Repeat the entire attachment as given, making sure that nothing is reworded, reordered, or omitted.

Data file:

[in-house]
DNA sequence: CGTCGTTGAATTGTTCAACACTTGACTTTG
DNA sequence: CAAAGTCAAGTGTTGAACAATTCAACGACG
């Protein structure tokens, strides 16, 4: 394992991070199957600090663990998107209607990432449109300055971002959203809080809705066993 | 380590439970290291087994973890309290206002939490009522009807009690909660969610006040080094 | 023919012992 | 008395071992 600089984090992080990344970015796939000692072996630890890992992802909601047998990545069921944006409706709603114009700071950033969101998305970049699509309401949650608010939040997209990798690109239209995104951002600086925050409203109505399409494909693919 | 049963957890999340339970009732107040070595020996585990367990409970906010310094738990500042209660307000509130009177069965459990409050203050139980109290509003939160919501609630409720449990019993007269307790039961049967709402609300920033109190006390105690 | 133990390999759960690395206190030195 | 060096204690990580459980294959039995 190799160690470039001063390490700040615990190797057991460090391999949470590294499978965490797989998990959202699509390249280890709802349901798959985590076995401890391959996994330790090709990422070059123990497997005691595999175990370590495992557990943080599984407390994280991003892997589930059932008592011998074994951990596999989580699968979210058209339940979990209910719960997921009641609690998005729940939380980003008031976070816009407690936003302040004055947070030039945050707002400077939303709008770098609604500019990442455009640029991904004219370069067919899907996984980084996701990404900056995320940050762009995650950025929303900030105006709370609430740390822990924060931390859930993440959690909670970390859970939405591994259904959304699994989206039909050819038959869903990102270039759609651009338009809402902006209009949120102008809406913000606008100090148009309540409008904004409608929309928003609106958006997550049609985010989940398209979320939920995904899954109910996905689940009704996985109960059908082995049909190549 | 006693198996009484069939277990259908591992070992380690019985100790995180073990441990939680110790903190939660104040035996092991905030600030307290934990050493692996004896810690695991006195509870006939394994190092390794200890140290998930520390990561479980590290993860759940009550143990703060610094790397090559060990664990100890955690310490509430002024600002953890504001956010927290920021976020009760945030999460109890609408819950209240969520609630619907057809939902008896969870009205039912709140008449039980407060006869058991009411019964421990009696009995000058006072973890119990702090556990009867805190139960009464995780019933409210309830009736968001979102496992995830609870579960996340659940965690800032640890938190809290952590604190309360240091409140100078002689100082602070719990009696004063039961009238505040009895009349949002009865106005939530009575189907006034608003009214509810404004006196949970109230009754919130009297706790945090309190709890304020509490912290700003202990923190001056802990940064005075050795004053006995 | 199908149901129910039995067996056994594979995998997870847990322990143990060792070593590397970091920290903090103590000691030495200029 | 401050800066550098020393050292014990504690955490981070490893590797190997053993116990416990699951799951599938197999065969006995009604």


[in-house]
DNA sequence: CGTCGTTGAATTGTTCAACACTTGACTTTG
DNA sequence: CAAAGTCAAGTGTTGAACAATTCAACGACG
């Protein structure tokens, strides 16, 4: 394992991070199957600090663990998107209607990432449109300055971002959203809080809705066993 | 380590439970290291087994973890309290206002939490009522009807009690909660969610006040080094 | 023919012992 | 008395071992 600089984090992080990344970015796939000692072996630890890992992802909601047998990545069921944006409706709603114009700071950033969101998305970049699509309401949650608010939040997209990798690109239209995104951002600086925050409203109505399409494909693919 | 049963957890999340339970009732107040070595020996585990367990409970906010310094738990500042209660307000509130009177069965459990409050203050139980109290509003939160919501609630409720449990019993007269307790039961049967709402609300920033109190006390105690 | 133990390999759960690395206190030195 | 060096204690990580459980294959039995 190799160690470039001063390490700040615990190797057991460090391999949470590294499978965490797989998990959202699509390249280890709802349901798959985590076995401890391959996994330790090709990422070059123990497997005691595999175990370590495992557990943080599984407390994280991003892997589930059932008592011998074994951990596999989580699968979210058209339940979990209910719960997921009641609690998005729940939380980003008031976070816009407690936003302040004055947070030039945050707002400077939303709008770098609604500019990442455009640029991904004219370069067919899907996984980084996701990404900056995320940050762009995650950025929303900030105006709370609430740390822990924060931390859930993440959690909670970390859970939405591994259904959304699994989206039909050819038959869903990102270039759609651009338009809402902006209009949120102008809406913000606008100090148009309540409008904004409608929309928003609106958006997550049609985010989940398209979320939920995904899954109910996905689940009704996985109960059908082995049909190549 | 006693198996009484069939277990259908591992070992380690019985100790995180073990441990939680110790903190939660104040035996092991905030600030307290934990050493692996004896810690695991006195509870006939394994190092390794200890140290998930520390990561479980590290993860759940009550143990703060610094790397090559060990664990100890955690310490509430002024600002953890504001956010927290920021976020009760945030999460109890609408819950209240969520609630619907057809939902008896969870009205039912709140008449039980407060006869058991009411019964421990009696009995000058006072973890119990702090556990009867805190139960009464995780019933409210309830009736968001979102496992995830609870579960996340659940965690800032640890938190809290952590604190309360240091409140100078002689100082602070719990009696004063039961009238505040009895009349949002009865106005939530009575189907006034608003009214509810404004006196949970109230009754919130009297706790945090309190709890304020509490912290700003202990923190001056802990940064005075050795004053006995 | 199908149901129910039995067996056994594979995998997870847990322990143990060792070593590397970091920290903090103590000691030495200029 | 401050800066550098020393050292014990504690955490981070490893590797190997053993116990416990699951799951599938197999065969006995009604």